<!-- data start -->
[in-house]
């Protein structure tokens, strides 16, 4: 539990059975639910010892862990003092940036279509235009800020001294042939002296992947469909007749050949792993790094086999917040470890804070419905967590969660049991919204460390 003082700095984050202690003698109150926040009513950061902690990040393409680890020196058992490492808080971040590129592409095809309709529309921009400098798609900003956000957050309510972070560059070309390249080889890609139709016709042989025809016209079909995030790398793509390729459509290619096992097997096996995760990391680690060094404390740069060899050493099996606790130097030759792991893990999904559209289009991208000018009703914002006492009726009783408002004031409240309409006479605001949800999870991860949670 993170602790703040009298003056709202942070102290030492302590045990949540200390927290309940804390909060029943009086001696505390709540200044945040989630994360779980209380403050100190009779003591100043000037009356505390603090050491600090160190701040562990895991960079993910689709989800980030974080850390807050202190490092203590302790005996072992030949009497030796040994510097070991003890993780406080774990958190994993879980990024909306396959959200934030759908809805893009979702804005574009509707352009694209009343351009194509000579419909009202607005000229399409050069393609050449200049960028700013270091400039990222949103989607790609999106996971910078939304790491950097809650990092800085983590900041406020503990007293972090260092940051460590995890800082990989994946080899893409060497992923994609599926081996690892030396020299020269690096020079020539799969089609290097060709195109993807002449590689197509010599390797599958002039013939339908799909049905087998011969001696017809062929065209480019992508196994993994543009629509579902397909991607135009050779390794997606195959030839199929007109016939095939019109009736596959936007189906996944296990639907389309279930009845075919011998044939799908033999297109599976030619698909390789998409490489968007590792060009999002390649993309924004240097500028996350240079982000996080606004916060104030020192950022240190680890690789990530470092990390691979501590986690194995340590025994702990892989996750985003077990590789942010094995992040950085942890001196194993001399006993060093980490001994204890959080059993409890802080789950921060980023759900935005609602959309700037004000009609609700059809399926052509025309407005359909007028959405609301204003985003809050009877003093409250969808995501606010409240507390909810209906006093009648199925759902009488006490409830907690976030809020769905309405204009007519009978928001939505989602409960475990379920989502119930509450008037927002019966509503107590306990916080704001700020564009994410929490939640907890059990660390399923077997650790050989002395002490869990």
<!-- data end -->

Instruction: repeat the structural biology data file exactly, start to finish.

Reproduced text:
[in-house]
């Protein structure tokens, strides 16, 4: 539990059975639910010892862990003092940036279509235009800020001294042939002296992947469909007749050949792993790094086999917040470890804070419905967590969660049991919204460390 003082700095984050202690003698109150926040009513950061902690990040393409680890020196058992490492808080971040590129592409095809309709529309921009400098798609900003956000957050309510972070560059070309390249080889890609139709016709042989025809016209079909995030790398793509390729459509290619096992097997096996995760990391680690060094404390740069060899050493099996606790130097030759792991893990999904559209289009991208000018009703914002006492009726009783408002004031409240309409006479605001949800999870991860949670 993170602790703040009298003056709202942070102290030492302590045990949540200390927290309940804390909060029943009086001696505390709540200044945040989630994360779980209380403050100190009779003591100043000037009356505390603090050491600090160190701040562990895991960079993910689709989800980030974080850390807050202190490092203590302790005996072992030949009497030796040994510097070991003890993780406080774990958190994993879980990024909306396959959200934030759908809805893009979702804005574009509707352009694209009343351009194509000579419909009202607005000229399409050069393609050449200049960028700013270091400039990222949103989607790609999106996971910078939304790491950097809650990092800085983590900041406020503990007293972090260092940051460590995890800082990989994946080899893409060497992923994609599926081996690892030396020299020269690096020079020539799969089609290097060709195109993807002449590689197509010599390797599958002039013939339908799909049905087998011969001696017809062929065209480019992508196994993994543009629509579902397909991607135009050779390794997606195959030839199929007109016939095939019109009736596959936007189906996944296990639907389309279930009845075919011998044939799908033999297109599976030619698909390789998409490489968007590792060009999002390649993309924004240097500028996350240079982000996080606004916060104030020192950022240190680890690789990530470092990390691979501590986690194995340590025994702990892989996750985003077990590789942010094995992040950085942890001196194993001399006993060093980490001994204890959080059993409890802080789950921060980023759900935005609602959309700037004000009609609700059809399926052509025309407005359909007028959405609301204003985003809050009877003093409250969808995501606010409240507390909810209906006093009648199925759902009488006490409830907690976030809020769905309405204009007519009978928001939505989602409960475990379920989502119930509450008037927002019966509503107590306990916080704001700020564009994410929490939640907890059990660390399923077997650790050989002395002490869990």